Document Detail


Are metal stents effective for palliation of malignant dysphagia and fistulas?
MedLine Citation:
PMID:  12801040     Owner:  NLM     Status:  MEDLINE    
Abstract/OtherAbstract:
BACKGROUND: One of the available treatments for unresectable oesophagogastric malignancies is the insertion of metal stents. AIMS: We evaluated prospectively 147 patients suffering from malignant dysphagia and/or fistula, after inserting a self-expandable metal stent. PATIENTS AND METHODS: The study included 147 patients (87 males, mean age 73 years). Dysphagia before and after stent placement was scored. Patients were divided in two groups according to dysphagia grade: group A (grade 0, 1) and group B (grades 2, 3, 4). Three types of stents were used: the Ultraflex stent (covered and uncovered) and the Flamingo one (covered). The total number of self-expandable metal stents placed was 183. A total of 92 of them were inserted following the combined endoscopic and fluoroscopic approach (42 by injecting lipiodol), while 91 were placed under endoscopic control only. Early and late complications were evaluated. RESULTS: Mean dysphagia score in group A, 1 day and 1 month after the procedure, was slightly reduced from 0.8 to 0.5/0.6 (p=NS), respectively. However, there was a statistically significant improvement (p<0.001) of mean dysphagia score in group B, from 2.4 initially to 1.1/1.4. Early complications occurred in 37 cases, late ones in 51. According to severity, minor complications occurred in 24 patients, major in 42, while life-threatening ones in 22. Survival ranged from 1 to 611 days and 1-week mortality was 9%. Stent-related death occurred in six patients. CONCLUSIONS: All kinds of endoscopic methods used for stenting in the present study were easy to perform even on an out-patient basis. Insertion of self-expandable metal stents is effective in patients with dysphagia scores > or = 2. It might not clinically improve patients with dysphagia score <2, so selection of patients for stenting is essential to avoid unnecessary procedures. Moreover, their high cost, high complication rates and low overall survival may improve following better selection criteria.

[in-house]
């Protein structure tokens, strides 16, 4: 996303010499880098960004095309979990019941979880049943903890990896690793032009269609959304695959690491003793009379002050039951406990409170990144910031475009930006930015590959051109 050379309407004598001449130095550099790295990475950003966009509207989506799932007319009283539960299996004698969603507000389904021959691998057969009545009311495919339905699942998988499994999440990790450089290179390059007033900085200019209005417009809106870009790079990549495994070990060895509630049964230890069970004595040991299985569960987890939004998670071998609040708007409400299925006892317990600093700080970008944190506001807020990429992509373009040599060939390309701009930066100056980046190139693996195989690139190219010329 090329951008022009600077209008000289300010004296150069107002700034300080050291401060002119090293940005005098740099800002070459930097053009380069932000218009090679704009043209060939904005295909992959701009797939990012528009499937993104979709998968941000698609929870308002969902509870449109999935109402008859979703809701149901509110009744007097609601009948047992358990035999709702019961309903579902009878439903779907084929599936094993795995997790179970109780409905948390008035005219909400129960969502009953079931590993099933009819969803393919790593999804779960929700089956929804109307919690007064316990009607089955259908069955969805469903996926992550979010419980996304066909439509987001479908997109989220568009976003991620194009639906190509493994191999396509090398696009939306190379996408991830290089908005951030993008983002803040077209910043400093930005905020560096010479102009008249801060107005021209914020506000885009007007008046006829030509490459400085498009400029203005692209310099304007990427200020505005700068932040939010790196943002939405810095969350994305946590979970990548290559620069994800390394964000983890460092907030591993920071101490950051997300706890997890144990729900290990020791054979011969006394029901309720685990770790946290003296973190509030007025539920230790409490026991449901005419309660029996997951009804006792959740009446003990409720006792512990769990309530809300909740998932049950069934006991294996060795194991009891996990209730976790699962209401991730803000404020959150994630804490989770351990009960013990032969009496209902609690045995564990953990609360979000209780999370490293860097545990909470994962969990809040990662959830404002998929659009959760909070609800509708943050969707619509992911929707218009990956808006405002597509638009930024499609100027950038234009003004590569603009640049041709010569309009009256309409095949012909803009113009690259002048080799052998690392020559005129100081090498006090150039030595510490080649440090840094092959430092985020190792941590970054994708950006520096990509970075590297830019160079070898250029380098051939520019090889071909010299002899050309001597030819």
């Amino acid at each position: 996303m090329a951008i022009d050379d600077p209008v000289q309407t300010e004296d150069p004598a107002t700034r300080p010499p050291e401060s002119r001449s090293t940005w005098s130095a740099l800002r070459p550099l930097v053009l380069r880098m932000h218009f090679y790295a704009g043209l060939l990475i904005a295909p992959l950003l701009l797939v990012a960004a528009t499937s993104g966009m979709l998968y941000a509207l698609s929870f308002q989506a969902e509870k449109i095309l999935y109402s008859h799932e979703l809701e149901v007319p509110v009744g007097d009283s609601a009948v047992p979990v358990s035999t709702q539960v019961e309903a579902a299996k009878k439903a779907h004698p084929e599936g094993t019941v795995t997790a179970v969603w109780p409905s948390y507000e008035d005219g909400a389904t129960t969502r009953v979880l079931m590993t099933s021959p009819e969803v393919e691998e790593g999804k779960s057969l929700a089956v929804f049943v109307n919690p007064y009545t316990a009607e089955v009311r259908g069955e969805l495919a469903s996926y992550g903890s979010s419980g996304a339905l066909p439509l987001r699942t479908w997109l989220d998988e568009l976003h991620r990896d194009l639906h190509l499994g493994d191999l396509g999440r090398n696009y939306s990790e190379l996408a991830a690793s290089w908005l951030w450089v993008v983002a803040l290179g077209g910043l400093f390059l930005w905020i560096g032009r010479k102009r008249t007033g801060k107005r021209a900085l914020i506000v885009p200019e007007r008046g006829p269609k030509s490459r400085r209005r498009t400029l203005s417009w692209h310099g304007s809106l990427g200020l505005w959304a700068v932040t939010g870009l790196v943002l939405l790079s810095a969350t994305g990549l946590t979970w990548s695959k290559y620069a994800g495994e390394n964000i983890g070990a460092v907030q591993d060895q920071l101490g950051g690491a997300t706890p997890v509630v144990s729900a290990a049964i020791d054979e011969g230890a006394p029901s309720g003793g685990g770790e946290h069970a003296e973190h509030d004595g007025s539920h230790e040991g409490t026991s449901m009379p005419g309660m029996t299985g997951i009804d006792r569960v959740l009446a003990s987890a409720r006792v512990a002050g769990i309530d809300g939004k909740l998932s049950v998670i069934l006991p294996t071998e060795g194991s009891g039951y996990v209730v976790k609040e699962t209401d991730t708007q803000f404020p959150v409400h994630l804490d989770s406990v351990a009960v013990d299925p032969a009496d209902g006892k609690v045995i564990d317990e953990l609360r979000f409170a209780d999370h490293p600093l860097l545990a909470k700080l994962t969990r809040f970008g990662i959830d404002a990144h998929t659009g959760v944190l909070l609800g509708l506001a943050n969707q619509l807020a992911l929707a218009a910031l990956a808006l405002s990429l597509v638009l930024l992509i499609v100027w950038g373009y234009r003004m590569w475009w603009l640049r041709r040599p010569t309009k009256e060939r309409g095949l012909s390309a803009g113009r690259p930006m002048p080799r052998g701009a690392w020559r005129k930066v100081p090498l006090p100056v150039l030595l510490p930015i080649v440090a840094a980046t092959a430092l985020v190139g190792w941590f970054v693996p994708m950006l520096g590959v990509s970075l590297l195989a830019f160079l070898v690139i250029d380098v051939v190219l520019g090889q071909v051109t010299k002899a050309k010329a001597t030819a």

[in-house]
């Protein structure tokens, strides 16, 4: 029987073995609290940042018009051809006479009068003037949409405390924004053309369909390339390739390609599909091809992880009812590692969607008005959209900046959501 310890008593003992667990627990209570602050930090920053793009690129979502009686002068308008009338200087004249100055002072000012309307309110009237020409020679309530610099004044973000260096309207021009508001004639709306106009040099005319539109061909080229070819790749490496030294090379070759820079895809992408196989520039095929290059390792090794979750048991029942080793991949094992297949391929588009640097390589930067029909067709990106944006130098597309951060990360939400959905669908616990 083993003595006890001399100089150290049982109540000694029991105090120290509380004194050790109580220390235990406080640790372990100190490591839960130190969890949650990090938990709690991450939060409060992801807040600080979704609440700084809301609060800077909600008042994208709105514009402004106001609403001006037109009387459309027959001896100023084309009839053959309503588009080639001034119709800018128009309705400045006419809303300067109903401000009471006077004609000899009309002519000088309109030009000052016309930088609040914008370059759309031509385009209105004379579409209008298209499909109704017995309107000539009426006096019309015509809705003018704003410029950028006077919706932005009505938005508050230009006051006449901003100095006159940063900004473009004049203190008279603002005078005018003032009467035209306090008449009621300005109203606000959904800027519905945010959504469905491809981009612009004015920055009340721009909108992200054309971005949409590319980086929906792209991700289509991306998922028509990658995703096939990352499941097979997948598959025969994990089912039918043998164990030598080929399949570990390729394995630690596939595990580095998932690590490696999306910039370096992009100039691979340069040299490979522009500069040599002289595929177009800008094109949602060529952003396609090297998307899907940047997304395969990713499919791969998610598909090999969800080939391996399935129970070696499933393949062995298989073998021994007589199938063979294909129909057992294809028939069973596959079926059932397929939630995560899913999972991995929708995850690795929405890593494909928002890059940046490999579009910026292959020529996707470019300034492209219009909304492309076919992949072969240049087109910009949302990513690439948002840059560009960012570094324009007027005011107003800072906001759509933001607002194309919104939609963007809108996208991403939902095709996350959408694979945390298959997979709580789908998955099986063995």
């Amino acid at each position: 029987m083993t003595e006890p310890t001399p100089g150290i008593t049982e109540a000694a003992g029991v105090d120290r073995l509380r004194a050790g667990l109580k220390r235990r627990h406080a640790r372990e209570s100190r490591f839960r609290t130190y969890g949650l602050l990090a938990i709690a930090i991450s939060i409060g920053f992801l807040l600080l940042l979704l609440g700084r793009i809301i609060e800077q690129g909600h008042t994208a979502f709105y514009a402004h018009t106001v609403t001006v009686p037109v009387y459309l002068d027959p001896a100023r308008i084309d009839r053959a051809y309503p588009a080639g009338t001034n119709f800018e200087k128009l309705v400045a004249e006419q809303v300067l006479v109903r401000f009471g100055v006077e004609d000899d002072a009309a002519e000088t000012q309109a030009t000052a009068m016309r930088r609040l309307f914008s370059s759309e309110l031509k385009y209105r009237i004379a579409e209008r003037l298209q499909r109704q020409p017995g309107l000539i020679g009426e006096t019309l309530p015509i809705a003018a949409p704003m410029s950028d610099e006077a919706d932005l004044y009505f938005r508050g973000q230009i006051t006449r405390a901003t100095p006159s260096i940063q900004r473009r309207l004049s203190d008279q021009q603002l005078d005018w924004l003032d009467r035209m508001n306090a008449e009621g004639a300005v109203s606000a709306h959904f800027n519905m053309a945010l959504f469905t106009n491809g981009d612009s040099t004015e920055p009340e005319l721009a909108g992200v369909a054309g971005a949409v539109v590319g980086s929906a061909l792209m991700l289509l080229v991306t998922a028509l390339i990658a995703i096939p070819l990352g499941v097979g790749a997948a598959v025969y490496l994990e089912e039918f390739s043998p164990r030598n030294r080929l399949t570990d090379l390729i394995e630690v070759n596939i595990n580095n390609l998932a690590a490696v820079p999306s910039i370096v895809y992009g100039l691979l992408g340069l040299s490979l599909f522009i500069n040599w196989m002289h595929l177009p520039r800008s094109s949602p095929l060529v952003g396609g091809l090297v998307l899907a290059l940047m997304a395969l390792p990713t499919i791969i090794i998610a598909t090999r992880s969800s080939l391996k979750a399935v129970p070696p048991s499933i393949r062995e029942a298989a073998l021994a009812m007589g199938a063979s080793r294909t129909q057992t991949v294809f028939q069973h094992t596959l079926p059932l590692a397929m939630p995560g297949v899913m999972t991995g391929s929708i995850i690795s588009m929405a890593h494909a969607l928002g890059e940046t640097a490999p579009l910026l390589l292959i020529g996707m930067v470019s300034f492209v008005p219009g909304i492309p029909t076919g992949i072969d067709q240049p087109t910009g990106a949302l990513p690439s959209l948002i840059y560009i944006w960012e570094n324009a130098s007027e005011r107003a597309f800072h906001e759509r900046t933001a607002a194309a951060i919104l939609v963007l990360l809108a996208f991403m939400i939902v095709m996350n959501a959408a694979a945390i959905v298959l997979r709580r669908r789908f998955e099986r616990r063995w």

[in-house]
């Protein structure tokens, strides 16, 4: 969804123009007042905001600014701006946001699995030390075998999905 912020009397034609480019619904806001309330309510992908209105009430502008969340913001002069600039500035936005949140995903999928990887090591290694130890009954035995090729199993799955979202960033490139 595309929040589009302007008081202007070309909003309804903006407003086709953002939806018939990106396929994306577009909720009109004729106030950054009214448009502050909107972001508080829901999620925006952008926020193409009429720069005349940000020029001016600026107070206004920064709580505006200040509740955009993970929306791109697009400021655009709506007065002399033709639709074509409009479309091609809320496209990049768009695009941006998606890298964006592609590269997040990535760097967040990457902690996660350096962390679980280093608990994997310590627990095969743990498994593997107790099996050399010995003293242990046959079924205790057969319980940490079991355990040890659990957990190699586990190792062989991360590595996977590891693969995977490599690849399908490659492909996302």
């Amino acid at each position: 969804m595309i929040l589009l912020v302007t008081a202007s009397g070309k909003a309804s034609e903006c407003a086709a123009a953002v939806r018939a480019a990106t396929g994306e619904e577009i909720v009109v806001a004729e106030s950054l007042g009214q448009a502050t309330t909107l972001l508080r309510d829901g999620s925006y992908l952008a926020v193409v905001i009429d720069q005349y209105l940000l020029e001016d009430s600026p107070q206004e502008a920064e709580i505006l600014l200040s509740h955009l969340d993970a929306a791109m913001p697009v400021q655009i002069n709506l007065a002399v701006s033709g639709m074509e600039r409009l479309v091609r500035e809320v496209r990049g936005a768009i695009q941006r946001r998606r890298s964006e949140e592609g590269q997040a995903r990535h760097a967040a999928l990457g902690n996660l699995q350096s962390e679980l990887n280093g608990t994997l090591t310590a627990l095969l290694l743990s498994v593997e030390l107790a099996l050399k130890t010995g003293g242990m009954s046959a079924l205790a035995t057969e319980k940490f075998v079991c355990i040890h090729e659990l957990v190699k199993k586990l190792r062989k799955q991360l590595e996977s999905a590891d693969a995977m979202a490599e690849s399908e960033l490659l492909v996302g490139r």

Authors:
P P Kostopoulos; M I Zissis; A A Polydorou; P P Premchand; M T Hendrickse; C J Shorrock; P E T Isaacs
Publication Detail:
Type:  Comparative Study; Journal Article    
Journal Detail:
Title:  Digestive and liver disease : official journal of the Italian Society of Gastroenterology and the Italian Association for the Study of the Liver     Volume:  35     ISSN:  1590-8658     ISO Abbreviation:  Dig Liver Dis     Publication Date:  2003 Apr 
Date Detail:
Created Date:  2003-06-12     Completed Date:  2003-07-31     Revised Date:  2006-11-15    
Medline Journal Info:
Nlm Unique ID:  100958385     Medline TA:  Dig Liver Dis     Country:  Netherlands    
Other Details:
Languages:  eng     Pagination:  275-82     Citation Subset:  IM    
Affiliation:
Gastroenterology Unit, Blackpool Victoria Hospital, Blackpool FY3 8NR, UK.
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MeSH Terms
Descriptor/Qualifier:
Adenocarcinoma / complications
Adult
Aged
Aged, 80 and over
Carcinoma, Squamous Cell / complications
Deglutition Disorders / classification,  etiology,  therapy*
Esophageal Fistula / etiology,  therapy*
Esophageal Neoplasms / complications
Female
Humans
Male
Middle Aged
Palliative Care / methods*
Prospective Studies
Stents* / adverse effects
Survival Analysis

From MEDLINE®/PubMed®, a database of the U.S. National Library of Medicine


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